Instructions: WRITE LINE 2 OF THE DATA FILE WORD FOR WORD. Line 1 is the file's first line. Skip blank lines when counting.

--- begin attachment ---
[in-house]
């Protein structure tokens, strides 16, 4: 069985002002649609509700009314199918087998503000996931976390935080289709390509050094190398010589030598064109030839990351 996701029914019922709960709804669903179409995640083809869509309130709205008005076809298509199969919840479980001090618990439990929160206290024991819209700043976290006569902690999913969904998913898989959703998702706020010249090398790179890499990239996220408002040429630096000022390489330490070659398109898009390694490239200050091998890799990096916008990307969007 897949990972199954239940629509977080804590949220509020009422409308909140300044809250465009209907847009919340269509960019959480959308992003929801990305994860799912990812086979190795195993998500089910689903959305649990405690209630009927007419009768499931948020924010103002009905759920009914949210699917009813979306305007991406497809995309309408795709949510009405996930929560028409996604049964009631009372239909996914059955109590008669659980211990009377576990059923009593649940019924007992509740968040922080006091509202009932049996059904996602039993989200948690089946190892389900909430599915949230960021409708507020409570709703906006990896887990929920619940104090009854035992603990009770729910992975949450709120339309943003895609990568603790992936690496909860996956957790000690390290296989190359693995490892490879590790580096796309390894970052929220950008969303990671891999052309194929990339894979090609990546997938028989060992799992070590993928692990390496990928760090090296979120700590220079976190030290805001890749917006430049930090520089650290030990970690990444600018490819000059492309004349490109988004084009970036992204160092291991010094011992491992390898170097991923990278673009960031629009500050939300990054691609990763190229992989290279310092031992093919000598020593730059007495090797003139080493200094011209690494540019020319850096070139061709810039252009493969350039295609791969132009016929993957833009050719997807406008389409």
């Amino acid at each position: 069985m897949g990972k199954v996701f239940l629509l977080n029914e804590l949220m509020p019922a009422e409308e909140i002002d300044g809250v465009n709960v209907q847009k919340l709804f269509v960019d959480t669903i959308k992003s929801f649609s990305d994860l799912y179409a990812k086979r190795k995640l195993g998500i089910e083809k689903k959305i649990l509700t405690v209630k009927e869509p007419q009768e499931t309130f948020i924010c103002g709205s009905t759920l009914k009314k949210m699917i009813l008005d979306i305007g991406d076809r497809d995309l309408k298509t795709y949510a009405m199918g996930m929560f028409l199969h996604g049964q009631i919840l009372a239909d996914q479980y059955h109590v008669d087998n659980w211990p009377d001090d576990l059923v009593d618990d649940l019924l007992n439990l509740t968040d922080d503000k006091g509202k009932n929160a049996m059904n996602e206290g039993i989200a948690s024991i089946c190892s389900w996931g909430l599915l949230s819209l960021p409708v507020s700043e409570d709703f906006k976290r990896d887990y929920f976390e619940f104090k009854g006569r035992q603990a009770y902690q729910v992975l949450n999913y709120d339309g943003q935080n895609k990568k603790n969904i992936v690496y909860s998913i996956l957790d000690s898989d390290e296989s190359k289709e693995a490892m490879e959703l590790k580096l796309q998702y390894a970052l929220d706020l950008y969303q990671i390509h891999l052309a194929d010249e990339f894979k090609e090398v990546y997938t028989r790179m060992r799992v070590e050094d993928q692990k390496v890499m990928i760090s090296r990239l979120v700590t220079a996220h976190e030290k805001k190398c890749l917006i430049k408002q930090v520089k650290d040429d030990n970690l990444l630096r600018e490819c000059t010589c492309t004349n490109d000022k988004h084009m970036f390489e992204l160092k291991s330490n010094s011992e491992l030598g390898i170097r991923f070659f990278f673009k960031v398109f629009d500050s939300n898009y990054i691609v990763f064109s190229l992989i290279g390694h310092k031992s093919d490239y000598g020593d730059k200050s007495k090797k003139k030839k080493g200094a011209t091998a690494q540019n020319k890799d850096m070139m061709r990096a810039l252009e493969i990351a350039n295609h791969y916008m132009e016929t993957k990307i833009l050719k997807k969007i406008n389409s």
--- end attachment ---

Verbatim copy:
């Protein structure tokens, strides 16, 4: 069985002002649609509700009314199918087998503000996931976390935080289709390509050094190398010589030598064109030839990351 996701029914019922709960709804669903179409995640083809869509309130709205008005076809298509199969919840479980001090618990439990929160206290024991819209700043976290006569902690999913969904998913898989959703998702706020010249090398790179890499990239996220408002040429630096000022390489330490070659398109898009390694490239200050091998890799990096916008990307969007 897949990972199954239940629509977080804590949220509020009422409308909140300044809250465009209907847009919340269509960019959480959308992003929801990305994860799912990812086979190795195993998500089910689903959305649990405690209630009927007419009768499931948020924010103002009905759920009914949210699917009813979306305007991406497809995309309408795709949510009405996930929560028409996604049964009631009372239909996914059955109590008669659980211990009377576990059923009593649940019924007992509740968040922080006091509202009932049996059904996602039993989200948690089946190892389900909430599915949230960021409708507020409570709703906006990896887990929920619940104090009854035992603990009770729910992975949450709120339309943003895609990568603790992936690496909860996956957790000690390290296989190359693995490892490879590790580096796309390894970052929220950008969303990671891999052309194929990339894979090609990546997938028989060992799992070590993928692990390496990928760090090296979120700590220079976190030290805001890749917006430049930090520089650290030990970690990444600018490819000059492309004349490109988004084009970036992204160092291991010094011992491992390898170097991923990278673009960031629009500050939300990054691609990763190229992989290279310092031992093919000598020593730059007495090797003139080493200094011209690494540019020319850096070139061709810039252009493969350039295609791969132009016929993957833009050719997807406008389409």